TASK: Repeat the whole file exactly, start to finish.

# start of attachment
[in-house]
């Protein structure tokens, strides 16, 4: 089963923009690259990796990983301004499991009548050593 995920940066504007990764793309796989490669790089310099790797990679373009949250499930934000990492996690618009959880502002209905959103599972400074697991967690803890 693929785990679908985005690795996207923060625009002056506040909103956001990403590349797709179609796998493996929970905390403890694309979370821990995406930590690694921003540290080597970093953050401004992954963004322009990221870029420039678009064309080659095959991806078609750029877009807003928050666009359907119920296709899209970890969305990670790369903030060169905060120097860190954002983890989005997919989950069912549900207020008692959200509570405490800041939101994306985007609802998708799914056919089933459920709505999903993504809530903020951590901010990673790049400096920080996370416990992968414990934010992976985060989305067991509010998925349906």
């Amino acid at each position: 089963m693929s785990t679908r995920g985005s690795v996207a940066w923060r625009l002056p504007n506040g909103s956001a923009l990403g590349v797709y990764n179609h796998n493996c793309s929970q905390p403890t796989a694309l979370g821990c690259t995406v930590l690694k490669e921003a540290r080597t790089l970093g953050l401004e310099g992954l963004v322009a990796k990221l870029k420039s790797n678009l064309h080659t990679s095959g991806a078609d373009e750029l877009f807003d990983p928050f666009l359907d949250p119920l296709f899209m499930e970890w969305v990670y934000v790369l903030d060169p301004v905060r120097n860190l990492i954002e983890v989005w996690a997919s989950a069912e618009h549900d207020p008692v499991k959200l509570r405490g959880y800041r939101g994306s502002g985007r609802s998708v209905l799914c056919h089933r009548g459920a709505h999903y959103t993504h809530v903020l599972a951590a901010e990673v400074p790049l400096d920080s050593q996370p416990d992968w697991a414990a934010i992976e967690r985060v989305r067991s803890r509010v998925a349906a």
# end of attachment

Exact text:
[in-house]
């Protein structure tokens, strides 16, 4: 089963923009690259990796990983301004499991009548050593 995920940066504007990764793309796989490669790089310099790797990679373009949250499930934000990492996690618009959880502002209905959103599972400074697991967690803890 693929785990679908985005690795996207923060625009002056506040909103956001990403590349797709179609796998493996929970905390403890694309979370821990995406930590690694921003540290080597970093953050401004992954963004322009990221870029420039678009064309080659095959991806078609750029877009807003928050666009359907119920296709899209970890969305990670790369903030060169905060120097860190954002983890989005997919989950069912549900207020008692959200509570405490800041939101994306985007609802998708799914056919089933459920709505999903993504809530903020951590901010990673790049400096920080996370416990992968414990934010992976985060989305067991509010998925349906």
């Amino acid at each position: 089963m693929s785990t679908r995920g985005s690795v996207a940066w923060r625009l002056p504007n506040g909103s956001a923009l990403g590349v797709y990764n179609h796998n493996c793309s929970q905390p403890t796989a694309l979370g821990c690259t995406v930590l690694k490669e921003a540290r080597t790089l970093g953050l401004e310099g992954l963004v322009a990796k990221l870029k420039s790797n678009l064309h080659t990679s095959g991806a078609d373009e750029l877009f807003d990983p928050f666009l359907d949250p119920l296709f899209m499930e970890w969305v990670y934000v790369l903030d060169p301004v905060r120097n860190l990492i954002e983890v989005w996690a997919s989950a069912e618009h549900d207020p008692v499991k959200l509570r405490g959880y800041r939101g994306s502002g985007r609802s998708v209905l799914c056919h089933r009548g459920a709505h999903y959103t993504h809530v903020l599972a951590a901010e990673v400074p790049l400096d920080s050593q996370p416990d992968w697991a414990a934010i992976e967690r985060v989305r067991s803890r509010v998925a349906a």